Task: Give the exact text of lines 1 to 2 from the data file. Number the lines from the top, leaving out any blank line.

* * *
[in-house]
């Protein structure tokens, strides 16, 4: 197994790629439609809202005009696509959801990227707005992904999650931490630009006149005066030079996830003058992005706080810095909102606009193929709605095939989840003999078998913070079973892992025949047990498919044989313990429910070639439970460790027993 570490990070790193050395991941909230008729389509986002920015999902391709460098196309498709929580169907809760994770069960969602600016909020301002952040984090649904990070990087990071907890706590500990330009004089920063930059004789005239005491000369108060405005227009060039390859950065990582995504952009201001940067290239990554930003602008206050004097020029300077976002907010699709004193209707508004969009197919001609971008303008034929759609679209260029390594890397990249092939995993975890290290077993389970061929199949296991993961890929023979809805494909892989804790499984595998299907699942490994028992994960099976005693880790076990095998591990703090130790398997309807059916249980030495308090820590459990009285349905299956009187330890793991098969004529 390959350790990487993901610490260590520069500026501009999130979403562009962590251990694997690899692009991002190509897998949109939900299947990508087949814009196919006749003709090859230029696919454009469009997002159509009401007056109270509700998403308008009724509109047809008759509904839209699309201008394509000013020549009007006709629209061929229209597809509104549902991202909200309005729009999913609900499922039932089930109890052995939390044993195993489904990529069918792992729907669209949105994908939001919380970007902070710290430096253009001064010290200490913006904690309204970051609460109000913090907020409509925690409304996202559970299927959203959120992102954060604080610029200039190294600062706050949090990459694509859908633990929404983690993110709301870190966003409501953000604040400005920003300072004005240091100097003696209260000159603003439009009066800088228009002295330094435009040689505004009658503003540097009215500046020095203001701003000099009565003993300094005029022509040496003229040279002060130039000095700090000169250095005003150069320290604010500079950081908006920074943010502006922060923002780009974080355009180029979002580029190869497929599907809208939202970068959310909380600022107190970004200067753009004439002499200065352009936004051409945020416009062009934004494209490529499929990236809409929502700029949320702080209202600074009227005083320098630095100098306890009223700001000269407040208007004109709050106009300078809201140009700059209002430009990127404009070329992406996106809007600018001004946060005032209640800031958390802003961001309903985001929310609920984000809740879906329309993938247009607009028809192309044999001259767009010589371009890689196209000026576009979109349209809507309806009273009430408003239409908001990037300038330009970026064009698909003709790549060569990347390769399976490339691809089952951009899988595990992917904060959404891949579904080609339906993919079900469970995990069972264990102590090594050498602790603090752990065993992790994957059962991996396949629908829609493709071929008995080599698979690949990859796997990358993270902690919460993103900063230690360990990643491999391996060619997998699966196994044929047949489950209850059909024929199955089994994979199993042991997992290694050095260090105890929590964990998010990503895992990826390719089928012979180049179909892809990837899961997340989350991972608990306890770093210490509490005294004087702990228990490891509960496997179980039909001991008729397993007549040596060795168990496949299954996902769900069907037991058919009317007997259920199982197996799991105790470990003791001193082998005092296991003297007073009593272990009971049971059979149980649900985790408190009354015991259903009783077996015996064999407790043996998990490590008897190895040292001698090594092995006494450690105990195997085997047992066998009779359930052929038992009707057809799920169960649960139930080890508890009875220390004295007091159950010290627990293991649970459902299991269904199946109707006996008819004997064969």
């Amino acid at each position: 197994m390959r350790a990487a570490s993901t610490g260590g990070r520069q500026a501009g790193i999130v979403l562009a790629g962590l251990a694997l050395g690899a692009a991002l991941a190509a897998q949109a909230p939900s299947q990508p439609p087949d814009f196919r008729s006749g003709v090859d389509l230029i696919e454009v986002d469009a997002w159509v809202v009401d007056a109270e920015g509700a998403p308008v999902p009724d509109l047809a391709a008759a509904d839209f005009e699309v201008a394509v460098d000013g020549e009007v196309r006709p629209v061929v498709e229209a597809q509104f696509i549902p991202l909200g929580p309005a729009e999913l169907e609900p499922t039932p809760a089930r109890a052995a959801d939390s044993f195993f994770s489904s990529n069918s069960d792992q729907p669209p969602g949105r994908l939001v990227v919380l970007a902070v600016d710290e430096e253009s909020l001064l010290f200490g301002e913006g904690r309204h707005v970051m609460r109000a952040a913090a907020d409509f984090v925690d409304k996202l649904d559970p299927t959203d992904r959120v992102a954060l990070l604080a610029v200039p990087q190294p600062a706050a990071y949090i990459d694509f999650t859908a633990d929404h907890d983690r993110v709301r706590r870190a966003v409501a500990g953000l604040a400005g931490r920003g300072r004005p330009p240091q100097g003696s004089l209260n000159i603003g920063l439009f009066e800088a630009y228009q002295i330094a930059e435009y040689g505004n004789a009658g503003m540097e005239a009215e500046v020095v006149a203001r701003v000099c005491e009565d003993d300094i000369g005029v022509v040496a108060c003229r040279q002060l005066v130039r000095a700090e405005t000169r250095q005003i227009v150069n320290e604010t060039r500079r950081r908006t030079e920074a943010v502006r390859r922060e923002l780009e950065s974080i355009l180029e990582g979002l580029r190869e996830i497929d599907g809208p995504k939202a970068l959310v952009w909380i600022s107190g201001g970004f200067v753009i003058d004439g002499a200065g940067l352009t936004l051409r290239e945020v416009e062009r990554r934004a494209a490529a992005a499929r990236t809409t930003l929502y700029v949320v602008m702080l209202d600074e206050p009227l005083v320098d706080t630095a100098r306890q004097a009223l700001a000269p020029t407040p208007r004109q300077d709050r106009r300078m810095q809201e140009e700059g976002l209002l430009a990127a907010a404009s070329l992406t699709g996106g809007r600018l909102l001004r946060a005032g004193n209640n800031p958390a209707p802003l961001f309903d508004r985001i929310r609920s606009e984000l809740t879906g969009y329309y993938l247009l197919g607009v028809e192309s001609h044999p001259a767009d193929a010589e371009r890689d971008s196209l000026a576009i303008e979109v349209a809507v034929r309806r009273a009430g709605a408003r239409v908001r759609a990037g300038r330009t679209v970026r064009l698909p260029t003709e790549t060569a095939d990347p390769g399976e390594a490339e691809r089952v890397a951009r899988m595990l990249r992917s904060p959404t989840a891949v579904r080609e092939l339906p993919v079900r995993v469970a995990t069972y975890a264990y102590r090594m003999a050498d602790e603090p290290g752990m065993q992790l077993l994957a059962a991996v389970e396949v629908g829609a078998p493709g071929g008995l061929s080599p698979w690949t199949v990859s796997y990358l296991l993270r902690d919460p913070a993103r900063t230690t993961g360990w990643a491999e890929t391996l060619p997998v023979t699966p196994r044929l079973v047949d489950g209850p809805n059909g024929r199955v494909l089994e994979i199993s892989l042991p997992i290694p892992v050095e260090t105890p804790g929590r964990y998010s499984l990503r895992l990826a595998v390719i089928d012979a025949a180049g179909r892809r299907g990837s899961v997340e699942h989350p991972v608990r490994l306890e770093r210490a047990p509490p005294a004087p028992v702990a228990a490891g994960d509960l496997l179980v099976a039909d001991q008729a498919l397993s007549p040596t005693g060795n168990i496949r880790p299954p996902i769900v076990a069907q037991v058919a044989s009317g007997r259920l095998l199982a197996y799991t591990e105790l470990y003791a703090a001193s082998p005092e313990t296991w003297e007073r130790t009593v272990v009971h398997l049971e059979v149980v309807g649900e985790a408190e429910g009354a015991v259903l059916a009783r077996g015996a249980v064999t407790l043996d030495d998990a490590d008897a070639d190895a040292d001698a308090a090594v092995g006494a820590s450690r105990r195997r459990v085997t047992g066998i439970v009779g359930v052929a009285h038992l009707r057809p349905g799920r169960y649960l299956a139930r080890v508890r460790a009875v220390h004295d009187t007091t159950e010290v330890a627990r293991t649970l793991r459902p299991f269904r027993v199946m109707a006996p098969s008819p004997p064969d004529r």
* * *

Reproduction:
[in-house]
């Protein structure tokens, strides 16, 4: 197994790629439609809202005009696509959801990227707005992904999650931490630009006149005066030079996830003058992005706080810095909102606009193929709605095939989840003999078998913070079973892992025949047990498919044989313990429910070639439970460790027993 570490990070790193050395991941909230008729389509986002920015999902391709460098196309498709929580169907809760994770069960969602600016909020301002952040984090649904990070990087990071907890706590500990330009004089920063930059004789005239005491000369108060405005227009060039390859950065990582995504952009201001940067290239990554930003602008206050004097020029300077976002907010699709004193209707508004969009197919001609971008303008034929759609679209260029390594890397990249092939995993975890290290077993389970061929199949296991993961890929023979809805494909892989804790499984595998299907699942490994028992994960099976005693880790076990095998591990703090130790398997309807059916249980030495308090820590459990009285349905299956009187330890793991098969004529 390959350790990487993901610490260590520069500026501009999130979403562009962590251990694997690899692009991002190509897998949109939900299947990508087949814009196919006749003709090859230029696919454009469009997002159509009401007056109270509700998403308008009724509109047809008759509904839209699309201008394509000013020549009007006709629209061929229209597809509104549902991202909200309005729009999913609900499922039932089930109890052995939390044993195993489904990529069918792992729907669209949105994908939001919380970007902070710290430096253009001064010290200490913006904690309204970051609460109000913090907020409509925690409304996202559970299927959203959120992102954060604080610029200039190294600062706050949090990459694509859908633990929404983690993110709301870190966003409501953000604040400005920003300072004005240091100097003696209260000159603003439009009066800088228009002295330094435009040689505004009658503003540097009215500046020095203001701003000099009565003993300094005029022509040496003229040279002060130039000095700090000169250095005003150069320290604010500079950081908006920074943010502006922060923002780009974080355009180029979002580029190869497929599907809208939202970068959310909380600022107190970004200067753009004439002499200065352009936004051409945020416009062009934004494209490529499929990236809409929502700029949320702080209202600074009227005083320098630095100098306890009223700001000269407040208007004109709050106009300078809201140009700059209002430009990127404009070329992406996106809007600018001004946060005032209640800031958390802003961001309903985001929310609920984000809740879906329309993938247009607009028809192309044999001259767009010589371009890689196209000026576009979109349209809507309806009273009430408003239409908001990037300038330009970026064009698909003709790549060569990347390769399976490339691809089952951009899988595990992917904060959404891949579904080609339906993919079900469970995990069972264990102590090594050498602790603090752990065993992790994957059962991996396949629908829609493709071929008995080599698979690949990859796997990358993270902690919460993103900063230690360990990643491999391996060619997998699966196994044929047949489950209850059909024929199955089994994979199993042991997992290694050095260090105890929590964990998010990503895992990826390719089928012979180049179909892809990837899961997340989350991972608990306890770093210490509490005294004087702990228990490891509960496997179980039909001991008729397993007549040596060795168990496949299954996902769900069907037991058919009317007997259920199982197996799991105790470990003791001193082998005092296991003297007073009593272990009971049971059979149980649900985790408190009354015991259903009783077996015996064999407790043996998990490590008897190895040292001698090594092995006494450690105990195997085997047992066998009779359930052929038992009707057809799920169960649960139930080890508890009875220390004295007091159950010290627990293991649970459902299991269904199946109707006996008819004997064969």